Starting with her Sussex ride in 2021, the past three years have seen Alice take on three massive long British rides that form an impressive body of work.

I think cycling in Britain is so underrated. The more I see of it, the more I realise that it’s… it’s just fantastic. Some people would say they want to do Europe or travel around Asia, but I feel content with this island — and I suppose I’m on a bit of a mission to see all of it. I want to be able to say I’ve done it all.

And she’s totally on track: the following year, Alice cycled around the entire coastline of Britain.

Round Britain is a ride that we both have in common — although Alice rode 700 miles further because she didn’t do any cheating island hopping AND she did it ‘backwards’, starting instead of finishing with the toughest cycling in the whole world: Devon and Cornwall.


Alice could make millions as a cartographer

I won’t dwell on our shared love of coasting round Britain because, in a way, those rides make the least interesting stories: impressive, sure, but so dense with experience that it’s hard (for me, anyway) to process and package the whole into a beginning, middle and end.

Besides, Alice’s trip is sumptuously documented on her Instagram, including Very British Observations, such as this analysis on the three species of Co-op:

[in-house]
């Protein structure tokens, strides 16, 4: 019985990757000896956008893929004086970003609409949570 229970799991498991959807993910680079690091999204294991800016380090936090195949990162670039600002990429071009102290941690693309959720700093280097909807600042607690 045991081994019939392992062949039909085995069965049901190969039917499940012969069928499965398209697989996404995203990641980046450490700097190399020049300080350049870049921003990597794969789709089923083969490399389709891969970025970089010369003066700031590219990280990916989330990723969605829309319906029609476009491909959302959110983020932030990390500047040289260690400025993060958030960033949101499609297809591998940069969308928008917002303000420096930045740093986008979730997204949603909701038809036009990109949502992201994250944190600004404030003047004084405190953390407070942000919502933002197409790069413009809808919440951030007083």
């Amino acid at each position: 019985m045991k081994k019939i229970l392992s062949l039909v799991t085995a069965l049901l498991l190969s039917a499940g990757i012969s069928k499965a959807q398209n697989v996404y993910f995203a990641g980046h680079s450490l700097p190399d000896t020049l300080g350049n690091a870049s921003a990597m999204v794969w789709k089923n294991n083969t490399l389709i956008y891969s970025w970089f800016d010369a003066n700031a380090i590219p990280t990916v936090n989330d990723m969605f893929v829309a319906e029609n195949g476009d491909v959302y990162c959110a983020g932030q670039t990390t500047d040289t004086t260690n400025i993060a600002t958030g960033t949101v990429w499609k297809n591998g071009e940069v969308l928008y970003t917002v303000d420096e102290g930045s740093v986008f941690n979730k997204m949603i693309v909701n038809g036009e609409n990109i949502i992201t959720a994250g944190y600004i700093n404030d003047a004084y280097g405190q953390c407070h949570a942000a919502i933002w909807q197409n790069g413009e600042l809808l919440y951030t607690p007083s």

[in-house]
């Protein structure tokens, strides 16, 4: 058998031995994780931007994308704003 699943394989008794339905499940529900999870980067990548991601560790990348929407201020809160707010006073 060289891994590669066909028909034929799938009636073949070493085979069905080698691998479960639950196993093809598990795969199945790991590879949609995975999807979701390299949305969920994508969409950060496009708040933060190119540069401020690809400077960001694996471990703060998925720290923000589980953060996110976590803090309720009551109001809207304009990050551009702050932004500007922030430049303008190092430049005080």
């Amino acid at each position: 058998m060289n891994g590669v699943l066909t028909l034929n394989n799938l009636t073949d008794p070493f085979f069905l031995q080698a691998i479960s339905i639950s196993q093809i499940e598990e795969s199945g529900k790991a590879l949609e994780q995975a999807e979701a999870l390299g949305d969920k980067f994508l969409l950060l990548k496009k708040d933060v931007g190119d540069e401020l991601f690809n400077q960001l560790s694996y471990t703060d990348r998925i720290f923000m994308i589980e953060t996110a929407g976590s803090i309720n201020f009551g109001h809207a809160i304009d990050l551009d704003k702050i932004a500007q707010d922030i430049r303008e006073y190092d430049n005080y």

1. Tiny Co-op: ‘All pastries gone by mid morning. Most customers are on first name terms with the staff. You can leave your bike unlocked outside.’
  2. Medium Co-op: ‘My favourite type. Well stocked, quick to get around and a choice of humans at tills.’
  3. Too big for its boots Co-op: ‘These stores are so big that you have to manually pause your GPS recorder in case it thinks you are still active. All self service check outs. I often get stuck for ages over an item that confuses the system. Usually a banana.’

So let’s skip her 80-day coastal epic and fast forward through to this summer, when, with very little forethought or planning, Alice rode the full length of the country from south to north — wait for the twist — in as straight a line as possible.

Wonderfully silly:

Shoreham to Oldshoremore on Komoot

And shockingly hard (at least once she’d chugged through the first few days of commuter land).

From the Midlands to the Borders, central England is dominated by the Pennine Hills: the backbone of Britain, the English Andes. And, when you’re trying to cycle in a dead straight line, there’s no question of following the gentle, but meandering, dales.

No: Alice was cycling the more direct Pennine Bridleway: ancient drovers roads and packhorse trails over grassy gravel and stone setts.

The road between Monyash and Glossop

I say ‘cycling’ — there was actually a lot of walking, a bit of a first for Alice and Cindy (her new mountain bike).

It’s opened my eyes to what’s possible by combining hiking and biking. A great invention would be a ‘comfort handle’ that could be clamped to a seat post.